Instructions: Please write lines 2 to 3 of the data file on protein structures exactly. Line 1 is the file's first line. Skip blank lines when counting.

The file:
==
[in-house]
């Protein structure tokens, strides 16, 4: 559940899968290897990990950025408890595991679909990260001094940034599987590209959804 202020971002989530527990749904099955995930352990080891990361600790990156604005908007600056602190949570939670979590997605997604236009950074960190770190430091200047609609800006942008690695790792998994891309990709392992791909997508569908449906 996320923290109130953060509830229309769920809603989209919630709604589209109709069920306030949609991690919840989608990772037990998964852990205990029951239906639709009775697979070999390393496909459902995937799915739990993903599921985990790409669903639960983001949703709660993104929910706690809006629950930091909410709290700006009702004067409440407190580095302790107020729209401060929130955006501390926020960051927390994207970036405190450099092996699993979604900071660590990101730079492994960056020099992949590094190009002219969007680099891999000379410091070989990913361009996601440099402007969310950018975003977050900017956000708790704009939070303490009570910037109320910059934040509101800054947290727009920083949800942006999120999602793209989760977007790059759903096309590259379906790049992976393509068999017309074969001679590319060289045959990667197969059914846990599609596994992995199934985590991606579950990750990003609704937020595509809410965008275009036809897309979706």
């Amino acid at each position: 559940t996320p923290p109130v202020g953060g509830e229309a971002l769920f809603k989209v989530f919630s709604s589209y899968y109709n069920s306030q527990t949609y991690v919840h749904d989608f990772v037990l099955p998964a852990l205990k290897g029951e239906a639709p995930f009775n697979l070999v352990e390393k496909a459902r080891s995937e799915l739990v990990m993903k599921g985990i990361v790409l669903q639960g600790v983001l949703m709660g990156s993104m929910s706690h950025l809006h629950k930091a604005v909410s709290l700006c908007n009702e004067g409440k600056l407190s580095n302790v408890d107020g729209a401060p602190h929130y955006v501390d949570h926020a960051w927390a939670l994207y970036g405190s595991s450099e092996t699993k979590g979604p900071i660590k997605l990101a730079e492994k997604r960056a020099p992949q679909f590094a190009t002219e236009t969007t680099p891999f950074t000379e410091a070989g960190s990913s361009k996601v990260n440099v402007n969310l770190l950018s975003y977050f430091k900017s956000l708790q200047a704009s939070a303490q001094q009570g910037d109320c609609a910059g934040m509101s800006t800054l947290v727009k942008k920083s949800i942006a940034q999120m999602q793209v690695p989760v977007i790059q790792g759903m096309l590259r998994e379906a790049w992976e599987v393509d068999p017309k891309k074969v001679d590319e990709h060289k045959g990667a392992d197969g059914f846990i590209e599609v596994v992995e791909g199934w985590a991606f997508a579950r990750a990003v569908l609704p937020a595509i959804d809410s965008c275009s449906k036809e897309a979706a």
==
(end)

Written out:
């Protein structure tokens, strides 16, 4: 559940899968290897990990950025408890595991679909990260001094940034599987590209959804 202020971002989530527990749904099955995930352990080891990361600790990156604005908007600056602190949570939670979590997605997604236009950074960190770190430091200047609609800006942008690695790792998994891309990709392992791909997508569908449906 996320923290109130953060509830229309769920809603989209919630709604589209109709069920306030949609991690919840989608990772037990998964852990205990029951239906639709009775697979070999390393496909459902995937799915739990993903599921985990790409669903639960983001949703709660993104929910706690809006629950930091909410709290700006009702004067409440407190580095302790107020729209401060929130955006501390926020960051927390994207970036405190450099092996699993979604900071660590990101730079492994960056020099992949590094190009002219969007680099891999000379410091070989990913361009996601440099402007969310950018975003977050900017956000708790704009939070303490009570910037109320910059934040509101800054947290727009920083949800942006999120999602793209989760977007790059759903096309590259379906790049992976393509068999017309074969001679590319060289045959990667197969059914846990599609596994992995199934985590991606579950990750990003609704937020595509809410965008275009036809897309979706």
């Amino acid at each position: 559940t996320p923290p109130v202020g953060g509830e229309a971002l769920f809603k989209v989530f919630s709604s589209y899968y109709n069920s306030q527990t949609y991690v919840h749904d989608f990772v037990l099955p998964a852990l205990k290897g029951e239906a639709p995930f009775n697979l070999v352990e390393k496909a459902r080891s995937e799915l739990v990990m993903k599921g985990i990361v790409l669903q639960g600790v983001l949703m709660g990156s993104m929910s706690h950025l809006h629950k930091a604005v909410s709290l700006c908007n009702e004067g409440k600056l407190s580095n302790v408890d107020g729209a401060p602190h929130y955006v501390d949570h926020a960051w927390a939670l994207y970036g405190s595991s450099e092996t699993k979590g979604p900071i660590k997605l990101a730079e492994k997604r960056a020099p992949q679909f590094a190009t002219e236009t969007t680099p891999f950074t000379e410091a070989g960190s990913s361009k996601v990260n440099v402007n969310l770190l950018s975003y977050f430091k900017s956000l708790q200047a704009s939070a303490q001094q009570g910037d109320c609609a910059g934040m509101s800006t800054l947290v727009k942008k920083s949800i942006a940034q999120m999602q793209v690695p989760v977007i790059q790792g759903m096309l590259r998994e379906a790049w992976e599987v393509d068999p017309k891309k074969v001679d590319e990709h060289k045959g990667a392992d197969g059914f846990i590209e599609v596994v992995e791909g199934w985590a991606f997508a579950r990750a990003v569908l609704p937020a595509i959804d809410s965008c275009s449906k036809e897309a979706a």